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State of the Ecosystem – Data Architecture Clarity and Selection is Challenging Today
Organizations across the data ecosystem are struggling with identifying the data architecture combination that is best suited for meeting their intricate data demands. Today’s data teams are tasked with the immense challenge of delivering and administering all their organization’s data and workloads throughout the entirety of their on-premise and cloud environments while also assuring minimal to no latency. In essence, they are focused on advancing the main business objective of making their business a data-driven organization by delivering everything, everywhere all at once across their evolving data architecture.
As a result, data decision makers are evaluating data fabric, data lakehouse, and data mesh trends to keep up with organization-wide data demands. We believe that supplying definitions of these data architectures can provide better understanding of these options and why decision makers are contemplating them in fulfilling the goal of data architecture optimization.
Data Mesh: An approach used to help scale a company’s data footprint in a manageable way through the decentralization of data and workloads. Data mesh is a set of practices around people, process, and technology choices that allow for companies to elastically scale their data systems. Key data mesh design principles as including self-serve data discovery, full data security, data lineage, data auditing, and data cataloging. We find large organizations with a domain-tailored architecture benefit the most from adoption since data meshes preserve the data and its ownership in the domain where it originated, thereby avoiding IT chokepoints, and assuring domain-based scaling.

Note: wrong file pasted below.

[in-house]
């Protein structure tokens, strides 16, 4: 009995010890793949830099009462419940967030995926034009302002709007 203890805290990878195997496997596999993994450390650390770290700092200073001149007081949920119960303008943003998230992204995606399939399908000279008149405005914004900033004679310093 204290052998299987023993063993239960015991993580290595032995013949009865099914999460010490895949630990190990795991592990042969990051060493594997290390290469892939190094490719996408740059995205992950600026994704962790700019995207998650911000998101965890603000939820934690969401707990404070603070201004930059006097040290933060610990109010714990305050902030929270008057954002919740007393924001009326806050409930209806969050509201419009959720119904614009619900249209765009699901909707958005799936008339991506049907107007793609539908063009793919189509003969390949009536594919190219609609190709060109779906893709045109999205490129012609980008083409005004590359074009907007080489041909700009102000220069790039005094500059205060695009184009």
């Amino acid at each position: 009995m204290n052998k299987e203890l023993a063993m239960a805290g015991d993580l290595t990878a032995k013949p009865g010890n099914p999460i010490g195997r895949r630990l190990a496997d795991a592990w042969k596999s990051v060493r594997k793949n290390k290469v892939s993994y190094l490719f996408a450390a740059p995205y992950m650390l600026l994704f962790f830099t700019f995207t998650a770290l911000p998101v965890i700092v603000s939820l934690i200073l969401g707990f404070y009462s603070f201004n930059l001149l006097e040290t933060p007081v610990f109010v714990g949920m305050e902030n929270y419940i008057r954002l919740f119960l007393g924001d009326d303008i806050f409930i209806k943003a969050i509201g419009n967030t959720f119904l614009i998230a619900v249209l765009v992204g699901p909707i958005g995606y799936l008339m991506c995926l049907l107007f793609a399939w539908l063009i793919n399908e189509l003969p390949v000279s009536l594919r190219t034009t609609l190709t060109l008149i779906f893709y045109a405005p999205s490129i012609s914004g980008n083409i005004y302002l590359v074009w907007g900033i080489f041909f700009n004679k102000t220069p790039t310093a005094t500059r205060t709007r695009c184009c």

Data Fabric: For instance, only with data properly understood through a fabric, can a mesh sensibly divide into domains and know what data is at its disposal. Fundamentally, concepts in data mesh map to real-world artifacts in the data fabric implementations. One way to implement a data mesh is to make technology choices within the framework of a data fabric. As such, data fabric is a collection of technologies used to ingest, store, process, and govern data anywhere at any time. Data fabric can be deemed as the technology part of data mesh. We see data fabric adoption picking up across organizations that look to accelerate integration between their data silos, make data readily available to business users regardless of location, and advance fulfillment of their data compliance and security goals.
Data Lakehouse: Data lakehouses integrate and unify the capabilities of data warehouses and data lakes with the goal of supporting artificial intelligence (AI), machine learning (ML), business intelligence, and data engineering on a unified platform. Specifically, open data lakehouses help organizations run rapid analytics on all data — both structured and unstructured — at massive scale. Today we see organizations swiftly embracing open data lakehouses to attain interoperability across different analytic engines and vendors, leveraging community-driven innovation to avoid vendor lock-in, and solving their real-world business problems in pragmatic ways with best-of-breed capabilities.